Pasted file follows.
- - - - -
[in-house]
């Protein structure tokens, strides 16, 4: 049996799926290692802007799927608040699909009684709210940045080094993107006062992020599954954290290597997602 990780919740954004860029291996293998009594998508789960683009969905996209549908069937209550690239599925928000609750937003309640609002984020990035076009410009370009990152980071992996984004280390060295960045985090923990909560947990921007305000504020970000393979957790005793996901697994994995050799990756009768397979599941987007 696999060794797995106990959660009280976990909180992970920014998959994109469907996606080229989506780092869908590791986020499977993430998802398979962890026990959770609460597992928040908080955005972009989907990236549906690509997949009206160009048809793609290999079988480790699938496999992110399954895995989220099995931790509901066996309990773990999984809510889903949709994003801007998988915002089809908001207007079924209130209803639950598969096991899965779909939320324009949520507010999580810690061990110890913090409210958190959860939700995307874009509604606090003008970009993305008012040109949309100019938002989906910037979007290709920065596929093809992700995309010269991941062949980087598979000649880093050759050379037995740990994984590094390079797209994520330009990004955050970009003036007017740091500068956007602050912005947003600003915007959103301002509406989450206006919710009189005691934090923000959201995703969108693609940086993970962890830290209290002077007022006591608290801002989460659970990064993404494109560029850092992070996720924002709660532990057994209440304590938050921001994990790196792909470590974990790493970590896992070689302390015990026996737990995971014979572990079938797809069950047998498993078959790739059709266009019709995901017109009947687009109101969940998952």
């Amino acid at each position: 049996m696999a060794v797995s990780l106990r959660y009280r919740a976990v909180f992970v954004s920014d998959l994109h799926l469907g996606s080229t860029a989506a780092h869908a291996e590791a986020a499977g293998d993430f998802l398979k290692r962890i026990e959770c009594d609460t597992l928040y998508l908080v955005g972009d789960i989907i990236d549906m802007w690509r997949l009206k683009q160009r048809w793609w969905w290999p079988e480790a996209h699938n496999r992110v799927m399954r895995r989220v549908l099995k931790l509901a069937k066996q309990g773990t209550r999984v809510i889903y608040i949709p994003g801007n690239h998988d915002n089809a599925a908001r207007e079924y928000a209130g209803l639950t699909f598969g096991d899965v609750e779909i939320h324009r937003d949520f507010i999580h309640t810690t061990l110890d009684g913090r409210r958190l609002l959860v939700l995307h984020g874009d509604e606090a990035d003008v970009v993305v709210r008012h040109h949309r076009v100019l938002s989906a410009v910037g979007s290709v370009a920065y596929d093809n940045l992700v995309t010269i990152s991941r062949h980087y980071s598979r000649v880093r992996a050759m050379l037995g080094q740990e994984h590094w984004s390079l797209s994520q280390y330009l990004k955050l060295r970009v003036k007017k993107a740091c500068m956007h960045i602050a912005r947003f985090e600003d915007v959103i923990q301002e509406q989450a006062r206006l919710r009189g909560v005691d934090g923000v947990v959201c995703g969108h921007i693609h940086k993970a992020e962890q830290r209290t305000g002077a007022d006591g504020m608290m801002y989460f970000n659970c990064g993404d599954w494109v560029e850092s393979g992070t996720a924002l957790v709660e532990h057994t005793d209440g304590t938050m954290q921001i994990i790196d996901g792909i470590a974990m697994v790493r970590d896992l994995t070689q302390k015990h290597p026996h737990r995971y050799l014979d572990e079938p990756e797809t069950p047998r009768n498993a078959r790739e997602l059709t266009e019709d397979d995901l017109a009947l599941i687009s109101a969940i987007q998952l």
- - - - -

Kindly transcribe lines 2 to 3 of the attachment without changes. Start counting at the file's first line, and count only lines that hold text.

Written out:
């Protein structure tokens, strides 16, 4: 049996799926290692802007799927608040699909009684709210940045080094993107006062992020599954954290290597997602 990780919740954004860029291996293998009594998508789960683009969905996209549908069937209550690239599925928000609750937003309640609002984020990035076009410009370009990152980071992996984004280390060295960045985090923990909560947990921007305000504020970000393979957790005793996901697994994995050799990756009768397979599941987007 696999060794797995106990959660009280976990909180992970920014998959994109469907996606080229989506780092869908590791986020499977993430998802398979962890026990959770609460597992928040908080955005972009989907990236549906690509997949009206160009048809793609290999079988480790699938496999992110399954895995989220099995931790509901066996309990773990999984809510889903949709994003801007998988915002089809908001207007079924209130209803639950598969096991899965779909939320324009949520507010999580810690061990110890913090409210958190959860939700995307874009509604606090003008970009993305008012040109949309100019938002989906910037979007290709920065596929093809992700995309010269991941062949980087598979000649880093050759050379037995740990994984590094390079797209994520330009990004955050970009003036007017740091500068956007602050912005947003600003915007959103301002509406989450206006919710009189005691934090923000959201995703969108693609940086993970962890830290209290002077007022006591608290801002989460659970990064993404494109560029850092992070996720924002709660532990057994209440304590938050921001994990790196792909470590974990790493970590896992070689302390015990026996737990995971014979572990079938797809069950047998498993078959790739059709266009019709995901017109009947687009109101969940998952």
């Amino acid at each position: 049996m696999a060794v797995s990780l106990r959660y009280r919740a976990v909180f992970v954004s920014d998959l994109h799926l469907g996606s080229t860029a989506a780092h869908a291996e590791a986020a499977g293998d993430f998802l398979k290692r962890i026990e959770c009594d609460t597992l928040y998508l908080v955005g972009d789960i989907i990236d549906m802007w690509r997949l009206k683009q160009r048809w793609w969905w290999p079988e480790a996209h699938n496999r992110v799927m399954r895995r989220v549908l099995k931790l509901a069937k066996q309990g773990t209550r999984v809510i889903y608040i949709p994003g801007n690239h998988d915002n089809a599925a908001r207007e079924y928000a209130g209803l639950t699909f598969g096991d899965v609750e779909i939320h324009r937003d949520f507010i999580h309640t810690t061990l110890d009684g913090r409210r958190l609002l959860v939700l995307h984020g874009d509604e606090a990035d003008v970009v993305v709210r008012h040109h949309r076009v100019l938002s989906a410009v910037g979007s290709v370009a920065y596929d093809n940045l992700v995309t010269i990152s991941r062949h980087y980071s598979r000649v880093r992996a050759m050379l037995g080094q740990e994984h590094w984004s390079l797209s994520q280390y330009l990004k955050l060295r970009v003036k007017k993107a740091c500068m956007h960045i602050a912005r947003f985090e600003d915007v959103i923990q301002e509406q989450a006062r206006l919710r009189g909560v005691d934090g923000v947990v959201c995703g969108h921007i693609h940086k993970a992020e962890q830290r209290t305000g002077a007022d006591g504020m608290m801002y989460f970000n659970c990064g993404d599954w494109v560029e850092s393979g992070t996720a924002l957790v709660e532990h057994t005793d209440g304590t938050m954290q921001i994990i790196d996901g792909i470590a974990m697994v790493r970590d896992l994995t070689q302390k015990h290597p026996h737990r995971y050799l014979d572990e079938p990756e797809t069950p047998r009768n498993a078959r790739e997602l059709t266009e019709d397979d995901l017109a009947l599941i687009s109101a969940i987007q998952l």